Justice Department lawyers, at the urging of nations troubled by a hemorrhage of their art into American collections, are investigating several art dealers, including a New York importer who attempted to bring $1 million worth of Peruvian artifacts through Dulles International Airport.

Federal prosecutors refused yesterday to comment on the investigation, now before a grand jury in Alexandria, but others familiar with the case said it could evolve into a test of the government's ability to use stolen property laws to regulate the importation of foreign artifacts. Under that theory the government contends that the artifacts have been "stolen" from countries that have laws asserting ownership over all antiquities.

The Alexandria investigation grows out of the seizure Jan. 16 by customs agents of gold, silver and pottery objects from a Braniff plane that landed at Dulles after a nonstop flight from Lima.

A source familiar with the probe said indictments in the probe are expected early next week.

Customs officials and museum experts said yesterday the case represents a significant development in government attempts to crack down on the flourishing trade among U.S. art dealers and collectors in valuable pre-Columbian objects from Latin American countries.

At the same time, Customs authorities concede that efforts to tighten import restrictions are raising a legal thicket over ownership and possible criminal prosecutions in cases where artifacts may have been purchased legitimately and without knowledge of the "stolen property" question.

Douglas Ewing, president of a 60-member dealers association in New York, yesterday sharply criticized the Customs probe, saying the agency seems "to be trying to do by regulation what Congress for nine years has refused to do." Ewing said that although a 1972 United Nations treaty regulating trade of artifacts was signed by the United States, Congress never has passed implementing legislation.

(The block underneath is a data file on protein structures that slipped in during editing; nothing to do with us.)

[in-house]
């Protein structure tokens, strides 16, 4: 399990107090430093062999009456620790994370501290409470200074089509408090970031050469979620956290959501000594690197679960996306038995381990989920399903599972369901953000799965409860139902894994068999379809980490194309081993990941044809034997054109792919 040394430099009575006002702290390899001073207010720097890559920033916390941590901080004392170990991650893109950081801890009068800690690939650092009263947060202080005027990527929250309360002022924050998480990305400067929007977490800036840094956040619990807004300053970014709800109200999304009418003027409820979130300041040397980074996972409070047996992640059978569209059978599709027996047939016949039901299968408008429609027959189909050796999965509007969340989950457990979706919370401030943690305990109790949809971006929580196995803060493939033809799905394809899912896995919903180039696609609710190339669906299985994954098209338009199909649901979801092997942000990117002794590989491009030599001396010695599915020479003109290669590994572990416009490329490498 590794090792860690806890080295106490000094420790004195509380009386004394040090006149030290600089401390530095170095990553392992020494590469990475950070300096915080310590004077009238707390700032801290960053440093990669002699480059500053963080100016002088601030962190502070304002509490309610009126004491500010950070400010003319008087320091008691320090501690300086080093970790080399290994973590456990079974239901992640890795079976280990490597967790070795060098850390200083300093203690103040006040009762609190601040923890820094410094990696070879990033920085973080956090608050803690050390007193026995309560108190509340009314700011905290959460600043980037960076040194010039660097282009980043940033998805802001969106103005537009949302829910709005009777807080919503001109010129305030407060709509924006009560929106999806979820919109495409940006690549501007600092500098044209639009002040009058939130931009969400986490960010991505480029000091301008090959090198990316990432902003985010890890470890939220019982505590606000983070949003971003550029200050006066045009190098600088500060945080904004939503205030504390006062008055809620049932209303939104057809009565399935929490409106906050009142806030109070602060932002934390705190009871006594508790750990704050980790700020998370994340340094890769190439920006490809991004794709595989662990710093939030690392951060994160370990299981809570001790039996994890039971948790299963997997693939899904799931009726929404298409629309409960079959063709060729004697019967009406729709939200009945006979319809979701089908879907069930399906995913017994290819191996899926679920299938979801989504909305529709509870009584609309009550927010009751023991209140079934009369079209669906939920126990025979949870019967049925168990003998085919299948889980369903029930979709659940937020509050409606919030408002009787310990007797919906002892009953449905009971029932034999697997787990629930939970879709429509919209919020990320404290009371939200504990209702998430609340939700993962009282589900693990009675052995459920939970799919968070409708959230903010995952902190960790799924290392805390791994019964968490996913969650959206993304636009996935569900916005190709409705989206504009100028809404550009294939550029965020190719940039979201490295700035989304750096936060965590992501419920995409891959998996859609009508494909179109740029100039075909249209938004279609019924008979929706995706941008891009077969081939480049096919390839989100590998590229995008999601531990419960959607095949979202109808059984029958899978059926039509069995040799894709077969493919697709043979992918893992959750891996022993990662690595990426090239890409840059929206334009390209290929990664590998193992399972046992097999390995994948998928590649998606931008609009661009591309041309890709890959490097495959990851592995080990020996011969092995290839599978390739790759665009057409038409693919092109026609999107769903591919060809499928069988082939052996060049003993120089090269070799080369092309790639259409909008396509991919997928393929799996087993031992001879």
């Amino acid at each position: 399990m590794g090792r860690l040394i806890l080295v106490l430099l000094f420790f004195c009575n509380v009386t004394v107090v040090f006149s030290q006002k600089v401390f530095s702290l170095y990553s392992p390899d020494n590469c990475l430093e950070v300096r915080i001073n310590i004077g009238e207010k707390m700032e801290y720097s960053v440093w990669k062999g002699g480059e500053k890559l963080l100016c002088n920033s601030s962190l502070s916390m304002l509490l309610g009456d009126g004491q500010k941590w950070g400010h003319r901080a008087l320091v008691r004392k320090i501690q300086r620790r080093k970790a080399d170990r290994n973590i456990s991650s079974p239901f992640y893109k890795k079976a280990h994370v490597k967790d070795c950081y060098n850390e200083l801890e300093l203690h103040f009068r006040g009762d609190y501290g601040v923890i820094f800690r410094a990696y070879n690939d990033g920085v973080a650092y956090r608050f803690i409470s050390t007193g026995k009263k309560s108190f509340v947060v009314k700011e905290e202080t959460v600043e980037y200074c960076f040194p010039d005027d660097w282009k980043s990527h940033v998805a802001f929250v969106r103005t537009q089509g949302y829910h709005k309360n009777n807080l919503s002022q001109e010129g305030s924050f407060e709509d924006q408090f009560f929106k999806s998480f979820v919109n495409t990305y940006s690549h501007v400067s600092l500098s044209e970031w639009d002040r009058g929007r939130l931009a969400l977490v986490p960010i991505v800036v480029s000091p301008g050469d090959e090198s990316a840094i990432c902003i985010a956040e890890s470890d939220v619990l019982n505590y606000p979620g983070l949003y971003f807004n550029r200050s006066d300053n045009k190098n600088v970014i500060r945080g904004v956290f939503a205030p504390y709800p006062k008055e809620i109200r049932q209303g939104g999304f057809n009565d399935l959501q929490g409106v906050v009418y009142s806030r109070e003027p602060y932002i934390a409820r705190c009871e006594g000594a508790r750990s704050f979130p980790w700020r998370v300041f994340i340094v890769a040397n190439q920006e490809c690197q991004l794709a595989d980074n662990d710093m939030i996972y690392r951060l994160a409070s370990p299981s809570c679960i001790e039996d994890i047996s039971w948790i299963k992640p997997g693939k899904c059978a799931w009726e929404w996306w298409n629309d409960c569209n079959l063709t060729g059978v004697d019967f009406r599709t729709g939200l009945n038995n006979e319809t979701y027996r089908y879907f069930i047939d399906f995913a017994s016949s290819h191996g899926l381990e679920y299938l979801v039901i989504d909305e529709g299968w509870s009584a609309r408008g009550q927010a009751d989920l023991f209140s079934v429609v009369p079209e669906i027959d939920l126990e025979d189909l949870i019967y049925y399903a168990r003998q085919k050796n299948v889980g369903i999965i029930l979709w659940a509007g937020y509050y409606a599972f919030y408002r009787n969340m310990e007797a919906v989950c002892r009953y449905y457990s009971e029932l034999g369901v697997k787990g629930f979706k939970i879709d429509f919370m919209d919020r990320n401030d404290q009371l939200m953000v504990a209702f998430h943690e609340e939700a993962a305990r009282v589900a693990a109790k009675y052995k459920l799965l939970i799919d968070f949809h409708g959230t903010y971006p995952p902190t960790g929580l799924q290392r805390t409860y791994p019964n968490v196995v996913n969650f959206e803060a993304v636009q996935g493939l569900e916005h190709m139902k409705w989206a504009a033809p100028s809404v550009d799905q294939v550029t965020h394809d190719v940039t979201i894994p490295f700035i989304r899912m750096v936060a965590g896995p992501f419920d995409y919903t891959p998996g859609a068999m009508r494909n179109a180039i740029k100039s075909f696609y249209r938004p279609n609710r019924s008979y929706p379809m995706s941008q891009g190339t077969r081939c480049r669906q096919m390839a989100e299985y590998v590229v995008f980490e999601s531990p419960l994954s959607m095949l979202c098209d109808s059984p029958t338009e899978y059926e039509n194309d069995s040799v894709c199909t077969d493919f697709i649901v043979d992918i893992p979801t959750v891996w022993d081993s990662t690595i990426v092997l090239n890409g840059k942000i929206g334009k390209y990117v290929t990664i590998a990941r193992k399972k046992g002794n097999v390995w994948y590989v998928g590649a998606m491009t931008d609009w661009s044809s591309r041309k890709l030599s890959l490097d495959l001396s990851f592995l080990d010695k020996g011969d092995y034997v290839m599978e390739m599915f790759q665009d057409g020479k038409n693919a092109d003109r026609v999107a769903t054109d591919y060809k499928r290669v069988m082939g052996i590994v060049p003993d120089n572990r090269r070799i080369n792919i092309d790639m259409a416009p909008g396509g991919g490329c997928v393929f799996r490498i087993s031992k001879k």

Law enforcement officials yesterday declined to give details about the objects seized at Dulles, but Clemency Coggins, a research associate at Harvard's Peabody Museum, said such pieces typically include carved jade, ceramic vessels and small stone masks.

The items already have acquired a small legend. Clifford Evans, a 60-year-old Smithsonian Institution archeologist who viewed the crates seized by Customs, suffered a heart attack shortly after returning to his office on Jan. 19 and died a few hours later at George Washington University Hospital.

Evans, Coggins and other museum officials and academicians have campaigned for years for stricter laws governing the worldwide trade in antiquities dug or cut from Mayan and other Latin American ruins.

"The Conquistadors in the 16th century leased rights . . . to mine these ancient sites for gold," Coggins said yesterday. "You'd think Peru would be empty by now, but they keep finding new ones."

"It's a bad situation," agreed Frederick J. Truslow, a Washington lawyer hired to represent the government of Peru in the matter. "You don't have Indiana Jones going down there. But you have a fellow who'll dig up a pot knowing he can get 50 bucks for it, and it completely destroys the archeological context."

The items at Dulles were impounded after customs agents held that they were undervalued. Agents reportedly then raided the dealer's New York apartment and found hundreds more objects, which led to the criminal investigation.

A 1972 law passed by Congress served to choke off much of the trade in large, so-called monumental art works, but smaller, portable items like those in the Dulles case have continued to enter the United States freely, several experts said yesterday.

In its efforts aimed at these items, Customs is trying to invoke the National Stolen Property Act, contending that while the objects may not have been "stolen" in the sense of theft -- and some may have been purchased legitimately -- they are subject to foreign laws strictly forbidding their export.

As a precedent, Customs attorneys cite a Texas case in which five persons were convicted of selling Mexican artifacts. The convictions were upheld by a federal appeals court in New Orleans in 1979, which ruled that Mexican law claiming ownership of the objects made their importation into the United States illegal.